Naomi Cookson

We our so excited for our FIRST Resource of the Month! Check out this interview with local trainer Naomi Cookson, owner of Devilfish in Red Hook, and see why we thinks she’s so cool

Pop Gym: Hey! thanks for taking the time, just a few quick questions to start. First what’s your martial art?

Naomi Cookson: I did Karate for a long time as a kid and then in my mid-twenties started training Muay Thai.

PG: How long have you been training?

NC: I’ve been training Muay Thai for about nine years.

PG: Where have you trained?

NC: I’ve trained in a bunch of different places! I started training in Thailand, and have trained there many times (my family lives there). In New York, I’ve trained at Chok Sabai, Kings Thai Boxing, Crom and Physical Culture Collective. 

PG: What kind of martial arts related work do you do?

NC: I’m about to start teaching Muay Thai at a small martial arts studio in Red Hook, Brooklyn! We haven’t started yet but looking to start the classes in mid-May. 

PG: What made you wanna open your own place?

NC: I want to open my own place because I think there is a need to increase accessibility to martial arts and strength training. Most places don’t actively discriminate but they are not necessarily intentionally welcoming to all people. Access to training shouldn’t be difficult. But it is still rare to find a truly welcoming place that centers around high quality training, community and inclusivity.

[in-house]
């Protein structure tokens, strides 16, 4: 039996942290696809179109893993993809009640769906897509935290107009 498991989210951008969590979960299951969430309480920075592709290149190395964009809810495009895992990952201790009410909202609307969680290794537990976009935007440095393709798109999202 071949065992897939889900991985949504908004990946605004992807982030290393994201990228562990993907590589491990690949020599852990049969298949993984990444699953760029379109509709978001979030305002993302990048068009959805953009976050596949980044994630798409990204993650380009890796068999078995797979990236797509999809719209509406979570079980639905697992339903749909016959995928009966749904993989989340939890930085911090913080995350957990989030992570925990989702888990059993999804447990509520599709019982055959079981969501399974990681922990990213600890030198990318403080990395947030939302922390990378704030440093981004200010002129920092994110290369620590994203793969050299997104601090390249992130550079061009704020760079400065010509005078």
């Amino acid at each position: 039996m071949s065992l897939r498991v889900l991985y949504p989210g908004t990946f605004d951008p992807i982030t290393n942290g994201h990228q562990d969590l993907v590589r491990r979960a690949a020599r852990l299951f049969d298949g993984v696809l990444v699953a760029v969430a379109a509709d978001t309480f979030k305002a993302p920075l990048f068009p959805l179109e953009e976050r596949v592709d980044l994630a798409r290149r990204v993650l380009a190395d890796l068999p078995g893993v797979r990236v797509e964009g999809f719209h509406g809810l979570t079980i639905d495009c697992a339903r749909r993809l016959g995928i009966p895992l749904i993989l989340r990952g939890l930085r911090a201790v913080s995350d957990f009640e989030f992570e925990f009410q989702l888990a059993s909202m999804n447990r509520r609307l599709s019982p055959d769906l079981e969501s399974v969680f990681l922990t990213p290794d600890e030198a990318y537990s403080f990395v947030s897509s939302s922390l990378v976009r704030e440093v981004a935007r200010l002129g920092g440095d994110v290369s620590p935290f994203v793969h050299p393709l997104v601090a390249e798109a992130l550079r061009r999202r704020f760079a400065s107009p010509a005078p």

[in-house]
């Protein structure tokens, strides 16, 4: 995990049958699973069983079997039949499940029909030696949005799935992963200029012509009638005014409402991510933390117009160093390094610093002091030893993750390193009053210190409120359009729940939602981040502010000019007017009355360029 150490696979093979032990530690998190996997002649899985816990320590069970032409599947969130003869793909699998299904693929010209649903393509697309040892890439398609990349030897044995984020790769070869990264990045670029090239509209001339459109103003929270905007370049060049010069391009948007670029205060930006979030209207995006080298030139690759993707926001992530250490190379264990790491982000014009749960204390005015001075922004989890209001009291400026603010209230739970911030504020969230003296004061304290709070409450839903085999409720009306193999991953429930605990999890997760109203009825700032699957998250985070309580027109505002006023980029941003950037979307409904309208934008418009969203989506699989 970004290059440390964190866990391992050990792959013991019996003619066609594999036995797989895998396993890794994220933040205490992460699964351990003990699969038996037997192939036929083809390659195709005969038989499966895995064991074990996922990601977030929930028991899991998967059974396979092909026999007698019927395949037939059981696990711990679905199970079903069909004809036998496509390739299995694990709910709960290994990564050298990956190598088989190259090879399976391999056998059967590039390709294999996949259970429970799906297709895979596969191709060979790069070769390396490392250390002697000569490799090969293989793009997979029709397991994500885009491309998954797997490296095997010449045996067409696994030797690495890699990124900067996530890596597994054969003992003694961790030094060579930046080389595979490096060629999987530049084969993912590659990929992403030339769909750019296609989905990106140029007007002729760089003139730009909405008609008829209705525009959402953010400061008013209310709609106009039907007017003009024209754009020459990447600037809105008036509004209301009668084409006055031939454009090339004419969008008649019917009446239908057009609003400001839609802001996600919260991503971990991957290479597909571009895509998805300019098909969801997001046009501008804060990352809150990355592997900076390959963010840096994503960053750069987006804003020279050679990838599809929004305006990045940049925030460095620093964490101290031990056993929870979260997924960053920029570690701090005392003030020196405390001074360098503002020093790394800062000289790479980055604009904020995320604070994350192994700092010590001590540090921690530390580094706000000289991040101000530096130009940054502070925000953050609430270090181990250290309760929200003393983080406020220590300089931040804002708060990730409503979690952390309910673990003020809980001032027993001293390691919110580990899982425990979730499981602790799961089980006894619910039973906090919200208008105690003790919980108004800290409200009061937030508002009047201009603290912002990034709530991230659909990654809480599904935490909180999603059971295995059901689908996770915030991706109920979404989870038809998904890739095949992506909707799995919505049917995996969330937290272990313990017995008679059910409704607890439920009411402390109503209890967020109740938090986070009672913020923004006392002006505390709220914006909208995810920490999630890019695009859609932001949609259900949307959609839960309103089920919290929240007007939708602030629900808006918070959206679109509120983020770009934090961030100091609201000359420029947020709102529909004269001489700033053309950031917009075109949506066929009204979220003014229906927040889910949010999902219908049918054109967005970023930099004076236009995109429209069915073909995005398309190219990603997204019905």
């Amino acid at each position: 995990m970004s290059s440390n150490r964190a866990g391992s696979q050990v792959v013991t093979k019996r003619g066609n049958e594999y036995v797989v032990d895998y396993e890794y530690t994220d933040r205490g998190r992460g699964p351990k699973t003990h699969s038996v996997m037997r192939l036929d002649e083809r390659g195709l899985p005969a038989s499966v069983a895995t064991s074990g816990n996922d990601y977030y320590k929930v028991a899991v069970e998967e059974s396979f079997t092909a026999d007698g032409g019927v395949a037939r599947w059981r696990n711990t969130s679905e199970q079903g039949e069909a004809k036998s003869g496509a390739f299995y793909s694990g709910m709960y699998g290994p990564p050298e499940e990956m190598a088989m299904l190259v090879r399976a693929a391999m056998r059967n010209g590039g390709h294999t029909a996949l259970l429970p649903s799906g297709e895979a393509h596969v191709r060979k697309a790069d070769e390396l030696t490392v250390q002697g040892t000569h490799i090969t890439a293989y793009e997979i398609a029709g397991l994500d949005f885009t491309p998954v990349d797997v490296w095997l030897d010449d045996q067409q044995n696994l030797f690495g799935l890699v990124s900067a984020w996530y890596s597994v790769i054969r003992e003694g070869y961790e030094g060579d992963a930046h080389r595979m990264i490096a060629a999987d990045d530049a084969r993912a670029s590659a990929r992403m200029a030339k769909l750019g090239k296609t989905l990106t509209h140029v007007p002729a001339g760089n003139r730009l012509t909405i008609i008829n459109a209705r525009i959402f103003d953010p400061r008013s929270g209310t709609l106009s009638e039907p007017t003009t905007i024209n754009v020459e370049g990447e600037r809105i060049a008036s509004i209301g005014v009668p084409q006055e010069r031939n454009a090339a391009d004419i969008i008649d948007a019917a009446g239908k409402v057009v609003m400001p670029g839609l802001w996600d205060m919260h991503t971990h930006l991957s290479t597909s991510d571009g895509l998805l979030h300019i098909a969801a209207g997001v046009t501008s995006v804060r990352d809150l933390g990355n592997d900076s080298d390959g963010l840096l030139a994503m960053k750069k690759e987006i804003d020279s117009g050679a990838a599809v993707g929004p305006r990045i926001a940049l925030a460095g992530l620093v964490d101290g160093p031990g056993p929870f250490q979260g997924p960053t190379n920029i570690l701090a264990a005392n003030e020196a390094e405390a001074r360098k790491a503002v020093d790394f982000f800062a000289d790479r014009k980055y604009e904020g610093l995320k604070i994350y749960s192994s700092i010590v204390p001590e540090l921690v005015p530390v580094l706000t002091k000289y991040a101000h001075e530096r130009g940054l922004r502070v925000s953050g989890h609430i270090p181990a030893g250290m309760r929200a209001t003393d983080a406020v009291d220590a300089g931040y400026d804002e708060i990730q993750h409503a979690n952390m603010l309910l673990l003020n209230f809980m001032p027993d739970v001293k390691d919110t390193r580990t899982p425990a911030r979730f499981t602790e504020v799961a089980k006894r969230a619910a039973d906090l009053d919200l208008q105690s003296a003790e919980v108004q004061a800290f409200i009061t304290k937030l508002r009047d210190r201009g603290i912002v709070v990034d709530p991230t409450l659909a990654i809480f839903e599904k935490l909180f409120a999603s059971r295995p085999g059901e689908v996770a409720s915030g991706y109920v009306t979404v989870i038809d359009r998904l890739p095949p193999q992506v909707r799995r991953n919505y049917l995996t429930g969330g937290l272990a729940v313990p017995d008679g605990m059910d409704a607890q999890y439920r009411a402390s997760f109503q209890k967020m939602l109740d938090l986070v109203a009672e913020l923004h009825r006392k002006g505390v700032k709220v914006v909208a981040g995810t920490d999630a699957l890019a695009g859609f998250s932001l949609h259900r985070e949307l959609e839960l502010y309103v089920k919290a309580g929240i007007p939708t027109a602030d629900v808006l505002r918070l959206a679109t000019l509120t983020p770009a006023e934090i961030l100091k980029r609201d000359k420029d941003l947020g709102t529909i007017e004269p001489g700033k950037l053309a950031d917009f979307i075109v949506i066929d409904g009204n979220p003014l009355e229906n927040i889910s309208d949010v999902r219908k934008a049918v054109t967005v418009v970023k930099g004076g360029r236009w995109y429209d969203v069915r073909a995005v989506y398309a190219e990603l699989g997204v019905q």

PG: What has studying martial arts brought you personally?

NC: Martial arts has taught me the value of the beginner mindset. Studying martial arts is really a life long and never-ending journey, and it’s much easier to enjoy that if you’re comfortable thinking of yourself as a beginner. I love that you can practice alone with no equipment. Also, the confidence and calm mindset that you get from training, in my opinion, is one of the greatest reasons to train fight sports/martial arts.

PG: What would you say to folks who don’t feel comfortable doing Muay Thai because they feel it’s not their space?

NC: I think most people feel uncomfortable starting Muay Thai. Unless you grew up doing it, it’s a really intimidating sport even in the most welcoming environment. The only person that can decide that Muay Thai isn’t for them is the person them self. I’ve trained all kinds of people, many of whom did not think that Muay Thai was going to be their thing. And then they’ve ended up competing or falling in love with the sport and community. The hardest thing is just showing up the first week or two and accepting that it’s going to be a little uncomfortable. 

PG: Who is martial arts for?

NC: Martial arts is for anyone that cares about taking care of themselves and taking care of other people. They are for anyone who wants to be empowered and learn what they are capable of.